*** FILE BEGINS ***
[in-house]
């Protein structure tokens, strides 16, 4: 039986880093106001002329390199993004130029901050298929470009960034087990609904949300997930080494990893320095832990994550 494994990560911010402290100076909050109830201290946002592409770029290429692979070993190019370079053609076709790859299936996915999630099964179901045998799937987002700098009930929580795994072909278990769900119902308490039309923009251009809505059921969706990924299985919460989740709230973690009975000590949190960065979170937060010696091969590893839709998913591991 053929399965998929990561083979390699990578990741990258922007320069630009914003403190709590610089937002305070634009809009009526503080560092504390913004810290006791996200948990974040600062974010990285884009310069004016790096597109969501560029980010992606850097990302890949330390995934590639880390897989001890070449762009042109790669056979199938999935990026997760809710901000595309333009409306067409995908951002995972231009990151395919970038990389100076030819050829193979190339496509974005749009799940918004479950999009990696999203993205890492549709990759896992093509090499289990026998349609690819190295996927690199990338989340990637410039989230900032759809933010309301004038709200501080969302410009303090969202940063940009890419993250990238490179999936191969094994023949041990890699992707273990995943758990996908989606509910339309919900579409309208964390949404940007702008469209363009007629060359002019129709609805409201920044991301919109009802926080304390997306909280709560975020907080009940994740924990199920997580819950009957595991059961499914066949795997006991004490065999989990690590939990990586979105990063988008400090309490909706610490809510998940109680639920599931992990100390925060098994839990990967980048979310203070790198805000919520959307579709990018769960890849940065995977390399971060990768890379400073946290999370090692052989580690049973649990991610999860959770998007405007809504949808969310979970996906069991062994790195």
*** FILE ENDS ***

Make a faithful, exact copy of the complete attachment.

[in-house]
């Protein structure tokens, strides 16, 4: 039986880093106001002329390199993004130029901050298929470009960034087990609904949300997930080494990893320095832990994550 494994990560911010402290100076909050109830201290946002592409770029290429692979070993190019370079053609076709790859299936996915999630099964179901045998799937987002700098009930929580795994072909278990769900119902308490039309923009251009809505059921969706990924299985919460989740709230973690009975000590949190960065979170937060010696091969590893839709998913591991 053929399965998929990561083979390699990578990741990258922007320069630009914003403190709590610089937002305070634009809009009526503080560092504390913004810290006791996200948990974040600062974010990285884009310069004016790096597109969501560029980010992606850097990302890949330390995934590639880390897989001890070449762009042109790669056979199938999935990026997760809710901000595309333009409306067409995908951002995972231009990151395919970038990389100076030819050829193979190339496509974005749009799940918004479950999009990696999203993205890492549709990759896992093509090499289990026998349609690819190295996927690199990338989340990637410039989230900032759809933010309301004038709200501080969302410009303090969202940063940009890419993250990238490179999936191969094994023949041990890699992707273990995943758990996908989606509910339309919900579409309208964390949404940007702008469209363009007629060359002019129709609805409201920044991301919109009802926080304390997306909280709560975020907080009940994740924990199920997580819950009957595991059961499914066949795997006991004490065999989990690590939990990586979105990063988008400090309490909706610490809510998940109680639920599931992990100390925060098994839990990967980048979310203070790198805000919520959307579709990018769960890849940065995977390399971060990768890379400073946290999370090692052989580690049973649990991610999860959770998007405007809504949808969310979970996906069991062994790195």